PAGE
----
EW DELHI: Dushyant Dave, the counsel for the petitioner seeking an independent probe into the death of special CBI judge B H Loya, on Monday filed a fresh plea in the Supreme Court seeking permission to cross-examine those who have given statements in the case.
Loya, who was hearing the Sohrabuddin Sheikh case, died of cardiac arrest on December 1, 2014, when he was in Nagpur to attend the wedding of a colleague’s daughter.
Earlier in the day, there was a heated exchange of words among senior advocates Dushyant Dave and Pallav Sisodia, and Justice D Y Chandrachud.
Dave, appearing for the Bombay Lawyers Association, alleged that people were trying to silence him, and referred to the Bar Council of India notice issued to him to take away his right of practice.
As Dave and Sisodia engaged in a verbal duel, Justice Chandrachud tried to intervene. “You shall not shout me down,” he told Dave. Dave retorted, “I will not listen to you.” “You shall listen when a judge speaks to you,” answered Justice Chandrachud. Expressing concern over the way the Judge Loya case had been entertained so far, Dave said, “Judges should act according to their conscience.”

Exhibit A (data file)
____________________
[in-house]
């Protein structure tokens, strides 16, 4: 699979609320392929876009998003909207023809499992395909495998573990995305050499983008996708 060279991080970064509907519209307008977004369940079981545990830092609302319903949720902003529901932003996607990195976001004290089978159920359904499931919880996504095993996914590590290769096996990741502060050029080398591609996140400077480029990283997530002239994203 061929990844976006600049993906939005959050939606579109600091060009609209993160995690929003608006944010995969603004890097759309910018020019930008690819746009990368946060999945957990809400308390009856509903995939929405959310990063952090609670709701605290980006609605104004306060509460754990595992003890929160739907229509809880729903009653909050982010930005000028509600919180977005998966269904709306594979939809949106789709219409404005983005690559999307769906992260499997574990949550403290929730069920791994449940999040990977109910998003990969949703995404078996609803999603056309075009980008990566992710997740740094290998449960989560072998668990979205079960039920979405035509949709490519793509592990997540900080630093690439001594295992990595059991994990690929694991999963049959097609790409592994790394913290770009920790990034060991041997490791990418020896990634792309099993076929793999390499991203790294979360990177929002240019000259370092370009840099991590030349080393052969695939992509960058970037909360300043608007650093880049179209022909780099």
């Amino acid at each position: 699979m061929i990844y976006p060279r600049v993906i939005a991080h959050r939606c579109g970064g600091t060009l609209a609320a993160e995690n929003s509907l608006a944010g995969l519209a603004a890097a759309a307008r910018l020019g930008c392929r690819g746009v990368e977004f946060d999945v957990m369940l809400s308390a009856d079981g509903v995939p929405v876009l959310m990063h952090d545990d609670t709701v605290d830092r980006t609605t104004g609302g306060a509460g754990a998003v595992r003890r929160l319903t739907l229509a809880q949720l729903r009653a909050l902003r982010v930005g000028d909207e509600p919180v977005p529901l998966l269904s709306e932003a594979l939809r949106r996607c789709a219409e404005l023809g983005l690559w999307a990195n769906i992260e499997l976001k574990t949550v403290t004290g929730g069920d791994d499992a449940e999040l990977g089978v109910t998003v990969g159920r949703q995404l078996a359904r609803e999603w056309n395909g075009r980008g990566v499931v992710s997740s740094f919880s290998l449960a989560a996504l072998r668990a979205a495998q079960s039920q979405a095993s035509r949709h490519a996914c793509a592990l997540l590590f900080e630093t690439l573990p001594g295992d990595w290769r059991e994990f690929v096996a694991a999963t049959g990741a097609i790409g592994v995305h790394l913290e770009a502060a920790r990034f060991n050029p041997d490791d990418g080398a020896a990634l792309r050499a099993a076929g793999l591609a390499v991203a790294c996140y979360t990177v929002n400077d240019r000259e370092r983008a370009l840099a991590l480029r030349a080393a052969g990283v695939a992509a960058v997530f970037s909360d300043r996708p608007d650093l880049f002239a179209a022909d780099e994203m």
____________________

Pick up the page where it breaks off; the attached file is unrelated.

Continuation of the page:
Justice Chandrachud responded, “We will examine every aspect of the case and please do not tell us how to look into our conscience.”
Advocate V V Giri, appearing for Tehseen Poonawalla, one of the petitioners, told the bench that it was not on record as to what treatment was provided to Judge B H Loya in the Nagpur hospital he was rushed to after he suffered a heart attack.
Sisodia, appearing for another petitioner, Bandhuraj Lone, told the bench, “An independent probe cannot be a one-way traffic when people making allegations can hit and run after casting aspersions on the judiciary.”
Dave said, “The nature of your submissions has exposed you. This petition was filed here so that the matter could be buried.”
Sisodia responded, “We do not care what you think. You can go to hell or heaven or anywhere.”
Justice Chandrachud then said, “Let us not reduce the level of dialogue in this court to that of a fish market.” The arguments remained inconclusive and will resume on February 9.